Back in 2002 when I was fishing around for a new entrepreneurial idea, I thought about the number of women I met who told me, with great chagrin, “I’d love to work again but I don’t know who would want me now after so many years out of the workforce”. Hmmmmm….I would think as I stared at attractive, totally put together, well educated women who told me, in the next sentence, some variation of “I went to Princeton, got an MBA and used to be a VP at a major Wall Street bank”.
So many returning professional women have SO MUCH to offer, and as I’ve told Jane, it’s just a matter of packaging a lifetime of interesting skills and experience. Jane is just like all the others—she has a master’s degree from a top-tier school and a resume filled with interesting work—including a pretty cool job at a major magazine and many years as a mega-volunteer.
To make sure that potential employers also think Jane is an attractive candidate, her resume needs to be in top-notch condition. Here are some action steps I gave Jane that may apply to your resume as well…
KEEP IT SHORT AND SWEET. Currently Jane’s resume is three pages, and the maximum is two pages in a clean 10-point font. The idea that a resume must be only one page is so 1982. One of the ways to shorten a resume is to get rid of bullet points. If you write succinct paragraphs, you don’t need the bullet point emphasis.
KNOCK ‘EM OVER THE HEAD WITH A COMPELLING SUMMARY STATEMENT. The tops of resumes no longer have “Objectives”. Now what you need is a summary statement: who you are and what you have to offer written in the third person. Don’t pigeonhole yourself by saying you’re looking for a specific kind of job. Instead, talk about your major skills, experience and accomplishments in about four sentences. Jane’s resume does have a summary statement, but it is blah and bland. She mentions, for example, that she has worked for “a diverse range of publications”—not revealing at least one very high profile name. She also does not zero in on the fact that she is a Baby Boomer with significant online publication experience or that the focus of her writing has been many CEOs and other household names.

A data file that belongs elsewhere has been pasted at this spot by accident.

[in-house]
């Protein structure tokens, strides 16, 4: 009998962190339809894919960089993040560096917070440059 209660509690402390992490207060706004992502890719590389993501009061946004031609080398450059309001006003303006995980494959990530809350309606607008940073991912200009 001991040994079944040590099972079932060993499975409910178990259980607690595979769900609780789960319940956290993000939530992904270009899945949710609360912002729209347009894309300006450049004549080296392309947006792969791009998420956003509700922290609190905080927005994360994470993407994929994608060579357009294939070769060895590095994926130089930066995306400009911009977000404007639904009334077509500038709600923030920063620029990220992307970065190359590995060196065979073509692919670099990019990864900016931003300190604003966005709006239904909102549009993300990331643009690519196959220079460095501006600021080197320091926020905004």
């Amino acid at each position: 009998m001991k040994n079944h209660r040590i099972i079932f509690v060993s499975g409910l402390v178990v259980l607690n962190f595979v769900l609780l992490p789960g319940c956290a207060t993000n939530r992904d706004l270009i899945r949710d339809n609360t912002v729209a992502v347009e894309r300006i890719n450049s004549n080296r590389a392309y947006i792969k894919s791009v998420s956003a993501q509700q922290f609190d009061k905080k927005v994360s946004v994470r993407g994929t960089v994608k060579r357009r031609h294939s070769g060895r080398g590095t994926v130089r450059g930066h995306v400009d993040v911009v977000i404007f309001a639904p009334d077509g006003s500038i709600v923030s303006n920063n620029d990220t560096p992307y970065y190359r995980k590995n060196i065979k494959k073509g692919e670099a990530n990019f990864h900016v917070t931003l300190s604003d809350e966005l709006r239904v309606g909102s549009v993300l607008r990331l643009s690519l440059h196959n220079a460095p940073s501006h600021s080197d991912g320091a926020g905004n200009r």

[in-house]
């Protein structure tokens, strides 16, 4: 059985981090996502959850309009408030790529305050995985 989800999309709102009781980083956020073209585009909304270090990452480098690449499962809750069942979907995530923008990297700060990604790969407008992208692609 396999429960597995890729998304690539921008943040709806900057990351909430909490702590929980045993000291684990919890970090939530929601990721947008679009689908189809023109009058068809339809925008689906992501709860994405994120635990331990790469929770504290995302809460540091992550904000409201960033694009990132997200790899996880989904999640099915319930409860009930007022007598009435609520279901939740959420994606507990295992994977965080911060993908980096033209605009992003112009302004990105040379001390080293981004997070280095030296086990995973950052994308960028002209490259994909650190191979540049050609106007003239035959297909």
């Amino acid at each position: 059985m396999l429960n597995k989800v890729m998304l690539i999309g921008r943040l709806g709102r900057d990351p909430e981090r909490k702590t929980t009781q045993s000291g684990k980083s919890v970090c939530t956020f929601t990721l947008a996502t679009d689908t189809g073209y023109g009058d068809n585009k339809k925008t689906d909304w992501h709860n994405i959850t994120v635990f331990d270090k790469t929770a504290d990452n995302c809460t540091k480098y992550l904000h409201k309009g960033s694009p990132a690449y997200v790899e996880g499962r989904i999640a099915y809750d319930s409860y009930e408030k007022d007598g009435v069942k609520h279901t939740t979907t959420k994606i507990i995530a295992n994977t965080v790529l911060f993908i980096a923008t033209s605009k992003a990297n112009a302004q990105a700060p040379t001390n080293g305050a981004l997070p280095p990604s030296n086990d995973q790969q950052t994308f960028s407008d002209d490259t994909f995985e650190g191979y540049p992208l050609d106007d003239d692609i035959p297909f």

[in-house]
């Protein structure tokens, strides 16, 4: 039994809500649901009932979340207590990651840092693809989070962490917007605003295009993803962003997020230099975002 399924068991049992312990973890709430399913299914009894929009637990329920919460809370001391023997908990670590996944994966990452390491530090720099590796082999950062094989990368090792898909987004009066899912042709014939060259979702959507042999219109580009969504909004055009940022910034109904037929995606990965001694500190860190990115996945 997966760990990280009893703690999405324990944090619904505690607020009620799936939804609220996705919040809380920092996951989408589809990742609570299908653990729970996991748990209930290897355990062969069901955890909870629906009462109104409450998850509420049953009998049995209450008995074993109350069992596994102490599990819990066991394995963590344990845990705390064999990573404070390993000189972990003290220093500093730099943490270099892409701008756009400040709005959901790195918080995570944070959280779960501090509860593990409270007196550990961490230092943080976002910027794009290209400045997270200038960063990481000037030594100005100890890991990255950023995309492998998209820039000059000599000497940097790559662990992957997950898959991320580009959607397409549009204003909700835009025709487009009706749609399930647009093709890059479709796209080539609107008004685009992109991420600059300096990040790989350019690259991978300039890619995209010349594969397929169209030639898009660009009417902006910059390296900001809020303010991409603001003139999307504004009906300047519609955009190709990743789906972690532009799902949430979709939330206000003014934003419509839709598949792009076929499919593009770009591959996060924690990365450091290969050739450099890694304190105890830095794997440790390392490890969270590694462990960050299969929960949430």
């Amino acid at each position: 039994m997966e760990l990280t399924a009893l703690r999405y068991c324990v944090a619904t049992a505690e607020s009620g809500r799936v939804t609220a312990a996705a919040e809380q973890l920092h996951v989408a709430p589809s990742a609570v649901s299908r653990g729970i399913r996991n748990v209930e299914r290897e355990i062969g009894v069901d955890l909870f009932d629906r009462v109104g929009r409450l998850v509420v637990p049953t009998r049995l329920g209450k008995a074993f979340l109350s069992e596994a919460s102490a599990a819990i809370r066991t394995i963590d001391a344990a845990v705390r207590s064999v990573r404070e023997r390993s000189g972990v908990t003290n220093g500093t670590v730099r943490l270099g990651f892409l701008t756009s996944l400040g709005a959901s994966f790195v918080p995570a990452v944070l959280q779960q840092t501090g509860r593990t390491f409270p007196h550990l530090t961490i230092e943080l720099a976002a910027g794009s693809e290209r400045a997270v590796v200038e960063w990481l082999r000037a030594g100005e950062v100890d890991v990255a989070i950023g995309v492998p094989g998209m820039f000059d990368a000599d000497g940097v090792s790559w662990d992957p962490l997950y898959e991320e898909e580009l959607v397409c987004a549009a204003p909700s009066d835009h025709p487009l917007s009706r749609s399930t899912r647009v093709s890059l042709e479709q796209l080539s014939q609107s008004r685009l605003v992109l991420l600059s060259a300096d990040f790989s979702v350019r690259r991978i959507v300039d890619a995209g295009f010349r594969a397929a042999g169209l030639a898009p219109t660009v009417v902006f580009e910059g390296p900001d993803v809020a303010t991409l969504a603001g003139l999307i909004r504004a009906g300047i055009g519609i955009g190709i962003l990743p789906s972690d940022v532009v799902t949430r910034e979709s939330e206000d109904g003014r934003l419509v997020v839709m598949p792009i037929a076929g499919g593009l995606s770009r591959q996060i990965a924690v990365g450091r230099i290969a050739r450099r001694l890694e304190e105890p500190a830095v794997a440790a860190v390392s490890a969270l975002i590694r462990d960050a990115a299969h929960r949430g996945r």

ELEVATE YOUR VOLUNTEER EXPERIENCE. Rather than relegating very significant, high-level volunteer work to “second cousin” status, I advised Jane to create a “Non-Profit Experience” heading. Under this heading she will include her major volunteer posts (not the small things like room mother) which all were, in fact, at non-profit organizations. In the job descriptions she can indicate that the roles were volunteer, but the non-profit heading gives the work a lift in importance.
DESCRIBE YOUR VOLUNTEER WORK IN BUSINESS TERMS. Any volunteer role worthy of listing on your resume should be described in the same way you would describe professional paid work. You didn’t just “chair the book fair”, you managed 50 volunteers, 10 committees, a budget of X, etc.
SHOW THE SIZE AND SCOPE OF YOUR RESPONSIBILITIES. For both volunteer and professional roles Jane needs to provide all the facts and figures that show that she had significant responsibilities. Who you reported to and who reported to you. The size of the budget you managed, the frequency of publications, the number of events you planned, the number of people who attended events, the number of articles you wrote weekly on which complex topics, etc.
PROVE IT. An important part of your resume detail is the outcome of your efforts. Jane has phrases in her resume like “increased audience interest” and “penned a well-received article”. She needs to prove these statements. Increased audience interest by how much over what period of time? What accolades exactly did you receive for that article? If you can’t remember the exact metrics, just estimate with your best recollection without obviously overstating or fibbing.
ADD COLOR. Jane “copyedited a non-fiction book manuscript”. On what? She wrote “daily online features”. What kind? “Authored timely articles” on what range of topics? She “investigated and leveraged new ideas, technologies and tools”. Like what? Maybe those innovations could be applied to other companies…but they won’t know it unless you give them some details.
ACTIVATE YOUR LANGUAGE. Every sentence in your position descriptions should start with a strong, active verb that clearly emphasizes the work you did. Jane, for example, started one sentence: “contracted to create and deliver communications”. The important point is not that she was contracted; the point to emphasize is that she created the communications. The sentence should be: “created and delivered communications…”
REMEMBER THE PAST, BUT FOCUS ON THE PRESENT. Most employers will be most interested in the last 10 to 15 years of your resume. For space reasons you can create a heading “Early Professional Experience” that describes early career work in a catchall paragraph. This is especially effective if you have several junior-level or training positions. In Jane’s case, however, one of her biggest marquis-value positions ended 20 years ago. She should keep the detail for this important position, but shorten (or just list the company and position) for another job that does not relate to her current professional aspirations.
Keep watching for more on Jane’s Journey Back to Work. In the meantime, what questions do you have about your own back-to-work resume? Use the comments section below or contact me about individual resume coaching. And if you like this post, please share by using the social media buttons also below.